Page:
The transfers touched mega-outbreaks in both facilities: on Friday, there were 545 custody cases in San Quentin and 128 in Corcoran. There are currently five coronavirus cases active in the North Kern population.
The outbreaks also extended to prison employees. There are now 89 San Quentin staff members who tested positive and 24 in Corcoran. There are 12 employees in North Kern who have tested positive, according to the prison website.
Glen Harder, 58, an inmate housed at the San Quentin North Block, said the planned move was “to double what they did to CIM (in Chino).”
“There is no way West Block has no infections,” he said, noting that men in the West Block often mix with those in the North Block, which is home to several infected people.
“All these guys worked together in the hospital, in the kitchen,” he said. “They stopped him about two days ago, but it’s too late.”
A man imprisoned in West Block said he learned that he was “on the list” for the transfer on Friday afternoon.
“My heart has fallen into my stomach,” he said, speaking on condition of anonymity for fear of retaliation. “Was I like ‘Oh God, a repeat of Chino? Seriously? ‘I was extremely dismayed and discouraged. “
The inmate, who is under 40, said the move will take him away from his family in the Bay Area and require him to sit for hours on a full bus alongside dozens of other men who may be infected.
“It just shows indifference in my life and makes me feel devalued as a human being,” said the transfer man. “I have been imprisoned for 10 years, this must be the darkest moment of my imprisonment.”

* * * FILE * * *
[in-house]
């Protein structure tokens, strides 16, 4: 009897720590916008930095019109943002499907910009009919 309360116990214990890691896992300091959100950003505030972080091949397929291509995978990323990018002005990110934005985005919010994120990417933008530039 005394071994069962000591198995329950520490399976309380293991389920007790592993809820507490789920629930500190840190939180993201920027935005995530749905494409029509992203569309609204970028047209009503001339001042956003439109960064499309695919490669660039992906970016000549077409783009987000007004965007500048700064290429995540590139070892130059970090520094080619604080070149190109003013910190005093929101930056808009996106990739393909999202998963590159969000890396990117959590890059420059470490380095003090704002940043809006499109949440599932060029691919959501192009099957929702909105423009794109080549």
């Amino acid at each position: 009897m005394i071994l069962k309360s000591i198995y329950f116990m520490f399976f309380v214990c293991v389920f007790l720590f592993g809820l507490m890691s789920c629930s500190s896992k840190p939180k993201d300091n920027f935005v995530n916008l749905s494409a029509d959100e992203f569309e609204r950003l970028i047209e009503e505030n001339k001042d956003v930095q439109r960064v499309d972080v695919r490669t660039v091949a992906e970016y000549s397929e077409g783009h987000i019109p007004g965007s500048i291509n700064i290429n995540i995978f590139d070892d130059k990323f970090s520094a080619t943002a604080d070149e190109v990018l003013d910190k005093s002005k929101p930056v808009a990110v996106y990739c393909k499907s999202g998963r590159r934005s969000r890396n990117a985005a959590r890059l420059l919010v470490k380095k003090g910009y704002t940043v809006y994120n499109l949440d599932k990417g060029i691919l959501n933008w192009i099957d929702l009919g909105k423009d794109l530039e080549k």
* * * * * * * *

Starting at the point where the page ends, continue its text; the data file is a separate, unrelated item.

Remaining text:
North Kern State Prison currently contains 2,269 people imprisoned, according to state prison data. It is designed to hold more than this – around 2,700 residents – making it one of the least crowded prisons in the state’s notoriously overcrowded system, at 86% of its capacity.
But social distancing is inherently difficult in any prison and as staff move from place to place in a facility, they can carry the virus with them, infecting even those in isolated or quarantined areas. In an “Urgent Reminder” presented to a corrective health officer in mid-June, a team of health experts from the University of California warned of the danger of unlimited staff movements in San Quentin, for example, calling it “a huge risk to diffusion of COVID-19 among the units. “
Simas said that detainees are tested and evaluated before and after the transfer.
“If any of those in the identified cohort test positive before the transfer, nobody will be moved,” he said. “Once moved, they will be quarantined in currently vacant housing units in North Kern upon arrival.”
Prison officials have stated that those destined for Kern will be tested within seven days of the transfer and must be negative. They will also be screened shortly before departure and tested again after arrival in North Kern.
Upon arrival, officials said, the transferred people will be single-celled and quarantined for 14 days and tested again before further movements are made. If the move takes place, the official said, the San Quentin gym will be transformed into a medical triage center.
Congressman Levine called for the removal of the prison executive, who declared the transfer of Chino authorized to kick off the infections in San Quentin and Corcoran: J. Clark Kelso, leader of California Correctional Health Services (CCHCS), the federally appointed organization responsible for medical care in California state prisons. This complicated leadership structure, with a division of oversight between the state and federal governments, is the legacy of a lengthy federal lawsuit over the quality of medical care in prison in California.
The state corrections department blamed CCHCS on court documents, claiming that CCHCS did not properly test the men before ordering the transfer. CCHCS claimed that the transfer was planned and organized “jointly”.
In a phone call with Levine this week, Kelso admitted his mistake, referring to the transfer as a “self-inflicted injury,” said Levine.
CCHCS declined to make Kelso available for an interview. Simas said that CCHCS is helping to coordinate the imminent relocation of San Quentin residents to North Kern.